Established in 1963, Tactical Wing or Khormaksar East, as it was colloquially called, was situated on the Eastern side of the airfield next to the Civil Airport. The Wing itself consisted of a Headquarters and Operations Staff commanded by Wg Cdr J.T. Jennings, who was responsible to the Station Commander for the co-ordination and control of Tactical Flying at Khormaksar.


The Units comprising Tactical Wing were Nos. 8, 43, and 208 Day Fighter Ground Attack Squadrons; No. 37 Maritime Shackleton Squadron; No. 26 Belvedere Squadron, together with an SAR Element of Sycamore Helicopters; No. 1417 Fighter Recce Hunter Flight, and No. 225 G. L. Section.


The main responsibility of Tactical Wing was to defend Aden and the Federation from external attack and to maintain internal order within the territory. Units of the Wing would also have been called upon to operate, as required, elsewhere within the area of military responsibility of Middle East Command. This area stretched from Kuwait in the North to Nairobi and Mombasa in the South, a distance of some 2,600 miles. A most important aspect of this work was that of Search and Rescue Operations which were flown far out in the Indian Ocean by Shackleton aircraft of 37 Squadron or around the beaches of Aden by the Sycamore, and subsequently, Whirlwind helicopters of the Search and Rescue Flight.


FGA.9s, FR.10s and a T.7 of 8 Sqn being prepared for duty on the Khormaksar Hunter pan, viewed from the cockpit of a 233 Sqn Valetta in the summer of 1962 as it was taking off, .....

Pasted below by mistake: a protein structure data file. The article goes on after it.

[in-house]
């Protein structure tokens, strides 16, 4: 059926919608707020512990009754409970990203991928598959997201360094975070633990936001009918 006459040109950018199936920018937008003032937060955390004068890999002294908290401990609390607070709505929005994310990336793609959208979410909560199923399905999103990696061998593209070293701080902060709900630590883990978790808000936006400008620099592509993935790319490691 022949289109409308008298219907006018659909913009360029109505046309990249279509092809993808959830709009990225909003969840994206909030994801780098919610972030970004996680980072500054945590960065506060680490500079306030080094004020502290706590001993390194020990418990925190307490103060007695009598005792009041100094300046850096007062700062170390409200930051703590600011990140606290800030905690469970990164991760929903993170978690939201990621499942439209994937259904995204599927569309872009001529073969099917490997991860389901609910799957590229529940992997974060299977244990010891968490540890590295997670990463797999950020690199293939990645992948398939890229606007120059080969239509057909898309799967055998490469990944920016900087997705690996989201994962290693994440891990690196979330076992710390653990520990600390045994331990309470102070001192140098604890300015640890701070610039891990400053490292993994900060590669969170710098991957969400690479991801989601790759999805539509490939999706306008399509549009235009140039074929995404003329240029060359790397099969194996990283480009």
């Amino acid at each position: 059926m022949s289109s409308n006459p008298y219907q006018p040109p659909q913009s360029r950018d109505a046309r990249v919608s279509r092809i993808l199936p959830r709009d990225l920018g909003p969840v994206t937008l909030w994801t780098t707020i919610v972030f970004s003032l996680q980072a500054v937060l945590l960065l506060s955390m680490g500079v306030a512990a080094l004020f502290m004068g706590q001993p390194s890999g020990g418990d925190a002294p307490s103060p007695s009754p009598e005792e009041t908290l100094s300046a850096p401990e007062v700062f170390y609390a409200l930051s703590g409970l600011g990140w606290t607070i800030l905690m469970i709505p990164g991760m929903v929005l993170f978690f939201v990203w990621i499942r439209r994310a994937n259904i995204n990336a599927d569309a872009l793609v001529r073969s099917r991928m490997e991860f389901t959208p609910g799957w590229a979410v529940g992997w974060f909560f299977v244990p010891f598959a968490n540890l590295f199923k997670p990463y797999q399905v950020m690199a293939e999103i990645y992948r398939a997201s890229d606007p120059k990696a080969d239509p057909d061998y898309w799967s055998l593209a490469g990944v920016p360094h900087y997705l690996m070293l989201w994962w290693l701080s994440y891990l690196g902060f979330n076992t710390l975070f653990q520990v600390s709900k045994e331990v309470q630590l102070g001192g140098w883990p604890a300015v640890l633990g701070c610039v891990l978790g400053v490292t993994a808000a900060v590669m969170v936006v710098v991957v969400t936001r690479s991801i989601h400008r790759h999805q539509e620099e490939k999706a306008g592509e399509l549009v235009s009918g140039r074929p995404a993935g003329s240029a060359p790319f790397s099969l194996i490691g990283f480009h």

..... and an extended view taken a few seconds later as the Valetta banked sharply over the civil airport, looking down the full length of the airfield with Hunters from 208 and 8 Sqns in evidence (both, Keith Webster)

View along the front of the Khormaksar Hunter line in March 1964 with FGA.9s, FR.10s and T.7s from 1417 Flt, 8 and 208

Rear view of the same Hunter line at Khormaksar, March 1964 (both, author)


Hunter Operations were rarely seen by the inhabitants of Aden as these were mainly confined to the ‘up-country areas’. Nevertheless, many disgruntled tribesmen were persuaded, at the sight of a pair of low flying Hunters, to return to their village in peace. The Hunter squadrons were maintained at a constant state of readiness throughout the hours of daylight to either drop leaflets or ‘flag wave’ an area of discontent.

The Operations Room in Headquarters controlled and co-ordinated the activities of all tactical flying ordered by HQ Middle East. Briefing of pilots and crews of the Wing for Operational flying, crews of the many visiting aircraft of other commands, and visiting aircraft of the Royal Navy were part of its many duties.


Number 225 G. L. Section was a small Army Unit commanded by a Major whose prime task was to provide the vital link in the briefing of Hunter pilots in the intricacies of the many tribal feuds and warlike activities which occurred from time to time within the Federation. To obtain this information, often very confused and involved, close liaison was maintained with the Federal Government, Federal Regular Army and Political Advisers.

A more peaceful aspect of Tactical Wing was the provision of aircraft for fly pasts at ceremonial parades and similar occasions involving a vast amount of detailed planning and organisation to achieve precision flying and timing.


Strike Wing


Along with the increase demand for air support during the Radfan War of 1964, Tactical Wing was renamed Strike Wing as it now incorporated the Shackleton Mark 2s of 37 Squadron. Random mortar attacks by dissidents brought the need for greater security both around and within the confines of the Khormaksar airfield complex. Perhaps the most noticeable internal change was the installation of robust security fencing around each of the pans to prevent insurgents sabotaging aircraft.